Your work explores the complex interactions between self and society, recognising that individuals do not only passively reflect historical and present conditions, but actually have the agency to resist their economical, political, and cultural terrain to determine new possibilities. Can you expand on your understanding of the relationship between self-transformation and economic transformation?

I think the big shift for us was to move to the idea of the self as decentred – that there are many different subject positions that one occupies. That kind of articulates with intersectionality too, the idea that any person occupies a role within certain kinds of economic transactions, and those transactions will also be kind of gendered or sexualised, or place-based, or whatever. There is no centred individual and yet the political address to the populus is as a consumer or as a worker. And to some extent it works and sometimes it doesn’t: one of the ways I think global and national politics is confused at the moment is the tendency to tap into aspects of people’s decentred selves and, in many cases, because of fear and other things, it is that selfish “I want the most for my family” element, but any time you talk to people or start to do work with them you know that everybody has these other selves within them, in a way, and the question is how to they get addressed, how do they come to the fore, how do they get mobilised, and, for instance, how does the caring self – which most people have – get supported to be more present? I think our politics and policies don't allow that to happen.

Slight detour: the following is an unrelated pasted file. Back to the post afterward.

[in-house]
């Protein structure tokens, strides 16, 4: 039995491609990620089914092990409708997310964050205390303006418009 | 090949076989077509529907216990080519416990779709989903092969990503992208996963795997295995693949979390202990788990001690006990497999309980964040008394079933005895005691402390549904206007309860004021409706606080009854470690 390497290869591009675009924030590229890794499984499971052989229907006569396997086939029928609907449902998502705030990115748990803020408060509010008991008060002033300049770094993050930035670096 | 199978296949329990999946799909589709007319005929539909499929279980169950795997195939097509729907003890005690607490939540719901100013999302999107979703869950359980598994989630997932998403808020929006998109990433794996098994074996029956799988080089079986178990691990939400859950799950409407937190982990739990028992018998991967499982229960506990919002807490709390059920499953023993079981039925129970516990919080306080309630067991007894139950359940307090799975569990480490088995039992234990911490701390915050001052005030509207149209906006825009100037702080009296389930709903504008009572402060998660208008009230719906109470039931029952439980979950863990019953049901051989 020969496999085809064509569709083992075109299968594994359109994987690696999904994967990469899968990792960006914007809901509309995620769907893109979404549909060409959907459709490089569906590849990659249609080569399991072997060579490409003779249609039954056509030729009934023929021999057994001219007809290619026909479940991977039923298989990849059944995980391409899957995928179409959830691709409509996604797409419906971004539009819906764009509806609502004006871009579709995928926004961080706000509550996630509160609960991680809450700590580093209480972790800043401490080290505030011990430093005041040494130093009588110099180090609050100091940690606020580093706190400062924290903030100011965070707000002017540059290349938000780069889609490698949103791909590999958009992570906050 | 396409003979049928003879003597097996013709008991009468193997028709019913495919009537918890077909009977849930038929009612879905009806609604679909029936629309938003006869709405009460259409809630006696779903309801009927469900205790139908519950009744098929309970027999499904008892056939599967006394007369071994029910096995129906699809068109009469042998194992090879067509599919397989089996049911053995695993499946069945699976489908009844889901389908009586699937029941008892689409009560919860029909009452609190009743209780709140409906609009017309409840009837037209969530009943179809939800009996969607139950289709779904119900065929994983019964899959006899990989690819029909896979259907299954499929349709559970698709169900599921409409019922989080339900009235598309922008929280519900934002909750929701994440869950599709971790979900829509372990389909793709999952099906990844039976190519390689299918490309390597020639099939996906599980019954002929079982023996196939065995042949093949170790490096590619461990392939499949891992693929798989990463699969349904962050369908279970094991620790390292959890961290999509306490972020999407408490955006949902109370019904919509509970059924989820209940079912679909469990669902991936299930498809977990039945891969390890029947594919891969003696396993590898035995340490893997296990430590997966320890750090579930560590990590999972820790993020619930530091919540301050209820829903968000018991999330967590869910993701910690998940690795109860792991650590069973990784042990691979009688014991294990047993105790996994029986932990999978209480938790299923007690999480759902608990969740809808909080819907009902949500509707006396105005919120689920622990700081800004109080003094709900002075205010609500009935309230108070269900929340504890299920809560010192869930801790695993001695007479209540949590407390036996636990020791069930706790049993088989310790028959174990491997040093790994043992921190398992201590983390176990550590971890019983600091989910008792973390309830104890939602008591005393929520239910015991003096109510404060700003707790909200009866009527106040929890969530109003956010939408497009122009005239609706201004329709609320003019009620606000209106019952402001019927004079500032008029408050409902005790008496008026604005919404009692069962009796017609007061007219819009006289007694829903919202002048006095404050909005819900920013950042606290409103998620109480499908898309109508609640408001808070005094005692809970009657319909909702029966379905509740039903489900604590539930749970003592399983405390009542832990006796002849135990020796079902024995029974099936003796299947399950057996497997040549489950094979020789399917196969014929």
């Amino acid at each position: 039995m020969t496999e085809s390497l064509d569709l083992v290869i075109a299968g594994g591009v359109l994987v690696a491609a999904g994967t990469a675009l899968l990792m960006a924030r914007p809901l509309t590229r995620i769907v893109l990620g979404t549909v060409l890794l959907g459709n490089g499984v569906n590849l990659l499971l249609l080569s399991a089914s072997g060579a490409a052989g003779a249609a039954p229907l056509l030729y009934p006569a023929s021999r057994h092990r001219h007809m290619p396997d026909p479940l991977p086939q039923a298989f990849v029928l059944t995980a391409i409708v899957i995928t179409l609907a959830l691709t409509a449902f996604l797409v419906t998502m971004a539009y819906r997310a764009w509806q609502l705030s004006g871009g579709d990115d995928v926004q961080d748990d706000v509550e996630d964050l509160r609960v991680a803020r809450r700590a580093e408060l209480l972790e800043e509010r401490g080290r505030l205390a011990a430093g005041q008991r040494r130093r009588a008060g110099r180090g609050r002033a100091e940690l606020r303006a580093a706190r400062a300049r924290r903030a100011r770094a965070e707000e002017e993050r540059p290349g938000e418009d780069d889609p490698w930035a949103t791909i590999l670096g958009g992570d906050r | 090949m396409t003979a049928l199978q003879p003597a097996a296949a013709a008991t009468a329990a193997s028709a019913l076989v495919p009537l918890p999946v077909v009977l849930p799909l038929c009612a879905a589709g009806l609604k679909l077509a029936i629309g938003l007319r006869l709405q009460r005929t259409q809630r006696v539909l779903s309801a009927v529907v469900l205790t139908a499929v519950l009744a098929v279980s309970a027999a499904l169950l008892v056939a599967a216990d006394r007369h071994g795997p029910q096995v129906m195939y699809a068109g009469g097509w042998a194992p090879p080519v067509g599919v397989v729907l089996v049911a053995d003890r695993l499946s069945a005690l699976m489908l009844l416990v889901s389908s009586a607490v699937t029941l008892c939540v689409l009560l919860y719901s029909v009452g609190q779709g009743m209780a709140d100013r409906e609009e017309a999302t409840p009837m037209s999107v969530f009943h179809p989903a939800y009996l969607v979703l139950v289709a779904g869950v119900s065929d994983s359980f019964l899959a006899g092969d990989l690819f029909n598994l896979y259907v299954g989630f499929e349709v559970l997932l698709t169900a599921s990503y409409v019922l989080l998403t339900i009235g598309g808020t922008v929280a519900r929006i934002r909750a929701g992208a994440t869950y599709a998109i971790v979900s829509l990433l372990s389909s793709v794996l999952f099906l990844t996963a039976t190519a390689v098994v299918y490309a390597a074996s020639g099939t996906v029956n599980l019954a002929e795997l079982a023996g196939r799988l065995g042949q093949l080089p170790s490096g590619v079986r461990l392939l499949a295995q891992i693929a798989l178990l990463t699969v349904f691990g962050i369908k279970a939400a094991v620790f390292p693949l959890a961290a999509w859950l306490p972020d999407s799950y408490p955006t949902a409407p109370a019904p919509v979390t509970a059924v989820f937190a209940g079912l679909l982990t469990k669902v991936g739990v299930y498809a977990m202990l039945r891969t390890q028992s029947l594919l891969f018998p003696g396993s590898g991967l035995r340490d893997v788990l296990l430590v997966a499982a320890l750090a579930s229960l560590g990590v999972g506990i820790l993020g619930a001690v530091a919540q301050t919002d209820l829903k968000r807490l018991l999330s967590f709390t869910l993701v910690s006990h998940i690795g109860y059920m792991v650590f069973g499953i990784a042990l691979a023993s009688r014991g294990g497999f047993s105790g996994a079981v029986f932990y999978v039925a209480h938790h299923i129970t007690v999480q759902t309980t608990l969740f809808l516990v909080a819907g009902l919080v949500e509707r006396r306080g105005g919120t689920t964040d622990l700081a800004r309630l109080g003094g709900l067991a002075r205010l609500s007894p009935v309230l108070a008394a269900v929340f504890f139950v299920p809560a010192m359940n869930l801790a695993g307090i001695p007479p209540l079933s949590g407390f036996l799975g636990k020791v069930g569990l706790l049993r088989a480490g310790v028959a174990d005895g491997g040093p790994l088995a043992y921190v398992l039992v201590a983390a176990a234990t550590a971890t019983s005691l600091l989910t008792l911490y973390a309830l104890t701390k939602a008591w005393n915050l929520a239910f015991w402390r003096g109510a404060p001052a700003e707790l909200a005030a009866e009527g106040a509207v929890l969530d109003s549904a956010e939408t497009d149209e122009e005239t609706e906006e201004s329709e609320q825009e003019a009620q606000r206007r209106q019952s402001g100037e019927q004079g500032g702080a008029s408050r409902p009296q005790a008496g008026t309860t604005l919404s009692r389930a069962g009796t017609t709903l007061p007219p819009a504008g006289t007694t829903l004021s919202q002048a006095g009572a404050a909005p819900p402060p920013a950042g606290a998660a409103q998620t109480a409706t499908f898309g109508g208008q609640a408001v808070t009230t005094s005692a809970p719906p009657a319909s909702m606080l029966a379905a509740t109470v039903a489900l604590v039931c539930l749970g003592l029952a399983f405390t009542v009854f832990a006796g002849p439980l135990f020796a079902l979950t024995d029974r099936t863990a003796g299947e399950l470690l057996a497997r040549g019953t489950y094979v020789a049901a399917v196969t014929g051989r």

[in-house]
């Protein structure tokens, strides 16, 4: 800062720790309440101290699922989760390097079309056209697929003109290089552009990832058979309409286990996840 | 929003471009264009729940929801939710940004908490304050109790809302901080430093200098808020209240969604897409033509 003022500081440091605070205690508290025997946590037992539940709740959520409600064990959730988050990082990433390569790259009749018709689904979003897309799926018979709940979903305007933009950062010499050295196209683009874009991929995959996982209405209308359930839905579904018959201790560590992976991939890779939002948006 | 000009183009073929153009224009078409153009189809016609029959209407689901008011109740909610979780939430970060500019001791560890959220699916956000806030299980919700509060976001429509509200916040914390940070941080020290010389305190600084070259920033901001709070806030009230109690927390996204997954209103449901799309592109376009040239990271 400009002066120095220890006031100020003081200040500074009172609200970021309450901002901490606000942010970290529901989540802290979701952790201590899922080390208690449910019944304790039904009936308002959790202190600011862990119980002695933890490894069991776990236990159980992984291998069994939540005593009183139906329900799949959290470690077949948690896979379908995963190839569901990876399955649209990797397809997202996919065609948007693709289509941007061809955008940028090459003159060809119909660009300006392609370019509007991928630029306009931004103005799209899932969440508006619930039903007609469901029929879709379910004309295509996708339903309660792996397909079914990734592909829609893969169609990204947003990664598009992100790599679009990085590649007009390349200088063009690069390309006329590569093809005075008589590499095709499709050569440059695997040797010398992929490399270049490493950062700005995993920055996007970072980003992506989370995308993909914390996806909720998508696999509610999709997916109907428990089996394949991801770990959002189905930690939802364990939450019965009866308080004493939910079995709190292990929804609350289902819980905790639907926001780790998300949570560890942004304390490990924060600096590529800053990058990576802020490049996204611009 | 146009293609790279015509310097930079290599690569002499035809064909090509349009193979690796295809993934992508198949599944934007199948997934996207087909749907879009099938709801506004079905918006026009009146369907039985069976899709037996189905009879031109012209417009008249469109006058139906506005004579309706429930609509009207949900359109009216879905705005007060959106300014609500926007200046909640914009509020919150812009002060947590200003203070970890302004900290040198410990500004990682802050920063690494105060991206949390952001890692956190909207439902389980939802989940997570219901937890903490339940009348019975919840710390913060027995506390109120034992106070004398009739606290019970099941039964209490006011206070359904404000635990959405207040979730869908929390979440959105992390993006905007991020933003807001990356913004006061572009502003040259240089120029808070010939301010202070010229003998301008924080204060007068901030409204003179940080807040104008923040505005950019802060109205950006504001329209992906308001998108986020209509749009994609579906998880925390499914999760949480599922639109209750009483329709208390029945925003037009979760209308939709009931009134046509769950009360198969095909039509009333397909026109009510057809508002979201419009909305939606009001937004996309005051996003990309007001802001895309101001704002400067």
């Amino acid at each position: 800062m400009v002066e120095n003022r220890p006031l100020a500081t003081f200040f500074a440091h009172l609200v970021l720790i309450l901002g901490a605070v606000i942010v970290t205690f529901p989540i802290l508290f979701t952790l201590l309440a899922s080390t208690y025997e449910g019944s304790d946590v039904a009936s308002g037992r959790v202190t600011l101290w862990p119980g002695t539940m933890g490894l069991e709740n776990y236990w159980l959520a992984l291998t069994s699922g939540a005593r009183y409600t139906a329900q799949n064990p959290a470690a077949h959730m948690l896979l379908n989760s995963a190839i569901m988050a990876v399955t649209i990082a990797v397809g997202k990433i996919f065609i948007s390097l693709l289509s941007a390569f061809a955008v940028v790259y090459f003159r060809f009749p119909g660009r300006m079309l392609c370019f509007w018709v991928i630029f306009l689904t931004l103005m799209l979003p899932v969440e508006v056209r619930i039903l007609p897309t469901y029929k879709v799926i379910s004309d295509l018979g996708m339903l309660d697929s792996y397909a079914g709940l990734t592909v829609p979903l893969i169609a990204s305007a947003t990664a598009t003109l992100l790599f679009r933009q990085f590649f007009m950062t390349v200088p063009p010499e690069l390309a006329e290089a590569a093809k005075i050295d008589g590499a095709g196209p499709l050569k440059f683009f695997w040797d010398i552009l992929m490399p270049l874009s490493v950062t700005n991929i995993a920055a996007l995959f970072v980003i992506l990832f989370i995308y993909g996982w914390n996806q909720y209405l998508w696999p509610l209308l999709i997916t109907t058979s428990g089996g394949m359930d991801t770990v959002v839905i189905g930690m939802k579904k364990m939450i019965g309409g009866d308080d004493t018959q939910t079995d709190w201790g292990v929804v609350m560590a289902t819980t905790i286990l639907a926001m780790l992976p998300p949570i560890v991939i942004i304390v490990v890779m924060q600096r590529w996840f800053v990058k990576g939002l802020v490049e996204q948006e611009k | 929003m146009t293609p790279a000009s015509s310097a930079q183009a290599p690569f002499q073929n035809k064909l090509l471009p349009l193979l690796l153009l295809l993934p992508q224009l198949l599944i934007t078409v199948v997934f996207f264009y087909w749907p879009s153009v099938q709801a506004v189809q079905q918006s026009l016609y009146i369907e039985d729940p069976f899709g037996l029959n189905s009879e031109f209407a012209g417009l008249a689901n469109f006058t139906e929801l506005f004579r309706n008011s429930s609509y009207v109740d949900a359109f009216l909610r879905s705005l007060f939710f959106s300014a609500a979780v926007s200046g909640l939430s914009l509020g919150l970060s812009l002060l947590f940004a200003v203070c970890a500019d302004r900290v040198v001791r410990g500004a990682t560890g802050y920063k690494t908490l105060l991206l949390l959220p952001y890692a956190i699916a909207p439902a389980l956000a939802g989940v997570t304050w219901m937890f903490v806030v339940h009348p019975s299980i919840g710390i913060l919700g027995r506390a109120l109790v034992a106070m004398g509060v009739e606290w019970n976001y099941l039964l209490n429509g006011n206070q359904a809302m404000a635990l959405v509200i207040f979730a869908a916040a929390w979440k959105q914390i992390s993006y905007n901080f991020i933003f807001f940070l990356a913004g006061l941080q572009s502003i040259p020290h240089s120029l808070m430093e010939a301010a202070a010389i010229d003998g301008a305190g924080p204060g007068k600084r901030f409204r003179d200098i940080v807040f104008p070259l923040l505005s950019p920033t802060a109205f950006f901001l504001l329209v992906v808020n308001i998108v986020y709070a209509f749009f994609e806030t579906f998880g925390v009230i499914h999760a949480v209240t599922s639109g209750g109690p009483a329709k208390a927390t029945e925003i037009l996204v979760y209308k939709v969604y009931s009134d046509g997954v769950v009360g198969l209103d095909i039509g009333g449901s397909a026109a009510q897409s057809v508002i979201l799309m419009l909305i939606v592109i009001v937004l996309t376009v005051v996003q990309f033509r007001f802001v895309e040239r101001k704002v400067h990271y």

So once you start to think about the self and the subject as not one thing but many things, then we can start to think of how we address that subject: what are the kinds of ways in which different moments of that subject are coming to the fore, or not? The appeal under capitalism is always going to engage a certain kind of self or a certain kind of need, so we have to think about the other things that might be competing with that need that might be, in some ways, more community-building, rather than community-destroying.

I feel the whole pollster thing is to try to reduce people to a ‘yes/no’: are you supporting Labour or Liberal or Conservative and so on. It reduces people, and simplifies people, and in a way our politics needs to complexify people in order to explore a range of emotions, cares, and contradictions; and how difficult it is to say, yes, I want to care for environment in Australia, but I also want to drive my car, and I have to for my work. How do we have those complex conversations with some kind of faith that people actually do have ethics? That’s partly liberated in some way by the idea of a decentred self, and has been influenced by a psychoanalytic approach thinking about individuals and groups, and how certain kinds of things suppressed and repressed, and others aren’t, and how politics, and obviously advertising, work on that. If we’re trying to think about transformation we need to be careful around those kinds of things too, without expecting that people can jump into an alternative position without any real income or any security. I think the idea of the decentred subject is a really helpful one; it can be brought to bear on any intervention that you’re involved in.